We all woke up the second day to Royal Caribbean’s small private island – Coco Cay. After breakfast we loaded up on one of the island’s ‘Cococutters’, a tender that transported passengers between the Monarch and the island. When we reached the docks and made it onto the island, I ran around snapping photos of everything I could find…regardless of how they looked. I mean, I figured this could be my only time getting to see this place, so why not to capture as much as I could?
Formerly called ‘Little Stirrup Cay’, Royal Caribbean changed the name upon its acquisition of the island from another cruise line, I believe. Coco Cay is only one of the hundreds of cays and thirty eight islands that comprise the Barry Islands chain, a district of the Bahamas and located about 55 miles north of Nassau. It’s right next door to Great Stirrup Cay; a slightly bigger piece of rock that Norwegian Cruise Line owns. The Jewel, the boat pictured in the previous post, was there and could be seen from the beaches of Coco Cay.
Welcome sign at the docks
Coco Cay’s gift shops and straw markets
Tender heading back to pick up more passengers
The flag of the Bahamas was adopted on July 10, 1973; the nation’s independence day. The black triangle represents the unity and determination of the Bahamian people and points toward three stripes symbolizing the sea (aquamarine) and land (gold).
Flag of the Bahamas flying along the coast of Coco Cay
A tender returning to the Monarch to bring over more passengers
Beach at Coco Cay
We signed up for a ‘nature tour’ taking us around the cay. It wasn’t much and I was pretty disappointed, mainly because my parents had spent money on something when the tickets we received weren’t even checked. One could literally walk up and just join in if they’d wanted to. It mostly consisted of us walking along some small trails through the trees and our guide talking about the various medical uses of different plants.
Wendell, our tour guide, giving us the rundown before our excursion
Docks at Coco Cay
One of the more interesting points of the tour came in the form of two trees – the Poisonwood and the Gumbo-limbo. As you can probably guess, the Poisonwood is a toxic tree; in the same family as Poison Ivy/Oak/Sumac and delivering the same results if one was to come in contact with the sap. Interestingly enough, the other tree, Wendell said, always grows alongside the first and the bark can actually be used as an antidote to counteract the effects of the Poisonwood.
Metopium toxiferum and Bursera simaruba…you can probably guess which name belongs to which tree…but I’m not sure which is which in the picture…oops…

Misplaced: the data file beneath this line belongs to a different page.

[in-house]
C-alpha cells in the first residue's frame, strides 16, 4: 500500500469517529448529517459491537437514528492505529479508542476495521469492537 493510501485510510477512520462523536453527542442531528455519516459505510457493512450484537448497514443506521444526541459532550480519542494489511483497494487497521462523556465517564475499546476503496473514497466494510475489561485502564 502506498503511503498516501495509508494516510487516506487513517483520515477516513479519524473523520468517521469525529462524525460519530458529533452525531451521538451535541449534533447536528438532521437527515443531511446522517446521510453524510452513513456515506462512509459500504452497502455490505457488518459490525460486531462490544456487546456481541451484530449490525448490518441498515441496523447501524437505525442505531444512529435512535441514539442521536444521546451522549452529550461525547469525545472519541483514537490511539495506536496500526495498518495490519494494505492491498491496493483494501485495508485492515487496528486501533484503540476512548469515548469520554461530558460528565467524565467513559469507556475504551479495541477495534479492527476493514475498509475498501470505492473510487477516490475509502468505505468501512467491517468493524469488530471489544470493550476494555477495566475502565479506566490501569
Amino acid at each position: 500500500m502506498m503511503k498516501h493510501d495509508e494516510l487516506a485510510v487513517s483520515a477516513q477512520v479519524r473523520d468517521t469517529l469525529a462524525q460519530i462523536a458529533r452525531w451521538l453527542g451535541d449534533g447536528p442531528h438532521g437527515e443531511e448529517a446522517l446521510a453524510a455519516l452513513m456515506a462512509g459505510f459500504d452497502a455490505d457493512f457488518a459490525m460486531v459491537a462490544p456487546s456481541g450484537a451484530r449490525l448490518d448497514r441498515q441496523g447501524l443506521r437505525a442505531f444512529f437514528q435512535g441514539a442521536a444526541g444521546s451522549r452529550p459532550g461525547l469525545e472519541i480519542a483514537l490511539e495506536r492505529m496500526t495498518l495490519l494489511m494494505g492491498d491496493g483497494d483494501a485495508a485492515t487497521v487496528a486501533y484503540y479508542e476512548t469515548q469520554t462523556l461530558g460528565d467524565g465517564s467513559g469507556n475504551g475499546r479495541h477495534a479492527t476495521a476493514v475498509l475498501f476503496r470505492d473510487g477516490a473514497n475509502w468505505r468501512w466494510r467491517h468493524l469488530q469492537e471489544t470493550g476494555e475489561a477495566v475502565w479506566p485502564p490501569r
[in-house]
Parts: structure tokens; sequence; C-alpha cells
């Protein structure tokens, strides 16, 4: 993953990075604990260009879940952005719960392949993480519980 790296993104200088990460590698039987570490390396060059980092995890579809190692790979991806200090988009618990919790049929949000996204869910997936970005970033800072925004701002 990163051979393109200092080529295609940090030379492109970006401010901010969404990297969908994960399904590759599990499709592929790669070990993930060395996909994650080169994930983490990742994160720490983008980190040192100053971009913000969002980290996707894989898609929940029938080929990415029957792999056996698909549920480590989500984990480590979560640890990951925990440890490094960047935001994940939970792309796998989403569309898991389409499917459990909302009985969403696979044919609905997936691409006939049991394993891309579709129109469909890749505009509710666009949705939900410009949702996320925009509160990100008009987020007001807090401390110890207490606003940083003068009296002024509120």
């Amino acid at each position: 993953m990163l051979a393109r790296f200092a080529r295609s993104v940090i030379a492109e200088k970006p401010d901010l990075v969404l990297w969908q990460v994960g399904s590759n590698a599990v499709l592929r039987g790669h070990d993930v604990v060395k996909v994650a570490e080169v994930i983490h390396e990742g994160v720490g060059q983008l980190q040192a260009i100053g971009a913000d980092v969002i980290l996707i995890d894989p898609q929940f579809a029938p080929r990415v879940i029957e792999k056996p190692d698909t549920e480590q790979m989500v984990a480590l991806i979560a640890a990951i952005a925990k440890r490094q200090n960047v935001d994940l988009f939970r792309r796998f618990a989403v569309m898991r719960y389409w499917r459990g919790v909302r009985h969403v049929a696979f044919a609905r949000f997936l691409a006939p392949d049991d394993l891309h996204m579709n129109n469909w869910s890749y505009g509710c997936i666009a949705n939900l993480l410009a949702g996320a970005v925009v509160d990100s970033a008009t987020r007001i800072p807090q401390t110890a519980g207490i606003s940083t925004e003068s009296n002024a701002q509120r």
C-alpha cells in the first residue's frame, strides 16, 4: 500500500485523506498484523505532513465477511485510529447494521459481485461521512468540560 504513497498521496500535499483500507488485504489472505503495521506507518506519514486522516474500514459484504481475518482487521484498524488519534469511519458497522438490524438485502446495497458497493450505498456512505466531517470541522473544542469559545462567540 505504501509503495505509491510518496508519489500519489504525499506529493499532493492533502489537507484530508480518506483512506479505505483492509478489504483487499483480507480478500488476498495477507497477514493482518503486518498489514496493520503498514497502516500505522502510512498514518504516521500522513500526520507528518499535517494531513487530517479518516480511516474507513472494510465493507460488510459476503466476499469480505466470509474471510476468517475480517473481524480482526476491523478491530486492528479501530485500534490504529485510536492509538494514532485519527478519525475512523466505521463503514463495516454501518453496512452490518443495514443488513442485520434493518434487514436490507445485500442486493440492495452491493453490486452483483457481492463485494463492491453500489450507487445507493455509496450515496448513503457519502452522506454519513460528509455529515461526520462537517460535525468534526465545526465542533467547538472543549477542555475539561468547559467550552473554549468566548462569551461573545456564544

Bahamian Anthill…these guys must’ve went to the Harvard School for Ants or something…
After our relatively short trek, we came out of the woods and stood on one of the prettiest little beaches I have ever seen…
The water was beautiful
Our small tour group had this all to ourselves
Low tide at Coco Cay
After walking around the beach for a bit, mom and dad went back to the boat to grab some food and snorkels, while Eric and I stayed and made our way into the water. We walked out probably close to 200 yards from shore and not once did we even have to get our knees wet. We found a lot of native conchs and sea snails, a couple sea stars and some fish. There were quite a few large patches of sea grass that made walking without any shoes a bit difficult in fear of stepping on something. Well, as luck should have it, as I was making my way out to take a picture of a seagull sitting on a lonely wooden post, I stepped down and felt something graze the bottom of my right foot; it felt like I had scraped it on a rock. After about 30 seconds and realizing the pain was still there, I made my way over to a sandbar and discovered that the rock I had stepped on was actually a sea urchin. I had probably close to ten barbs stuck in my foot and, upon attempting to pluck them out, most of them just broke off at the slightest pinch. Needless to say, I didn’t get the shot I wanted of that seagull.
The ‘rock’ I stepped on
Not sure what this was, but we saw about 10 of them
Sea Star #1
Eric holding sea star #2
Eric holding sea snail
After our tiny excursion, Eric and I headed back to the main part of the island for food and to find mom and dad. On our way back, we quickly became distracted by all the iguanas that had come out to play. And by ‘play’ I mean ‘take advantage of all the tourists who would throw them scraps from their lunches’.
These guys really liked to pose
Biggest iguana we saw that day – probably close to 3.5 to 4 ft.
After the iguana photoshoot and a much needed lunch break, dad, Eric and myself headed back to the other side of the island from where we’d just been; this time with snorkels. Mom stayed back to hang out in the shade of some palms and read a book. The water was only a couple feet deep, but seeing the conchs and sea stars, hermit crabs and gigantic sand dollars all underwater and in their own element was still a lot of fun. We continued snorkeling for the better part of the afternoon before heading back around 4:00pm before the ship lifted anchor and set sail for Nassau!
The Monarch as seen from the tender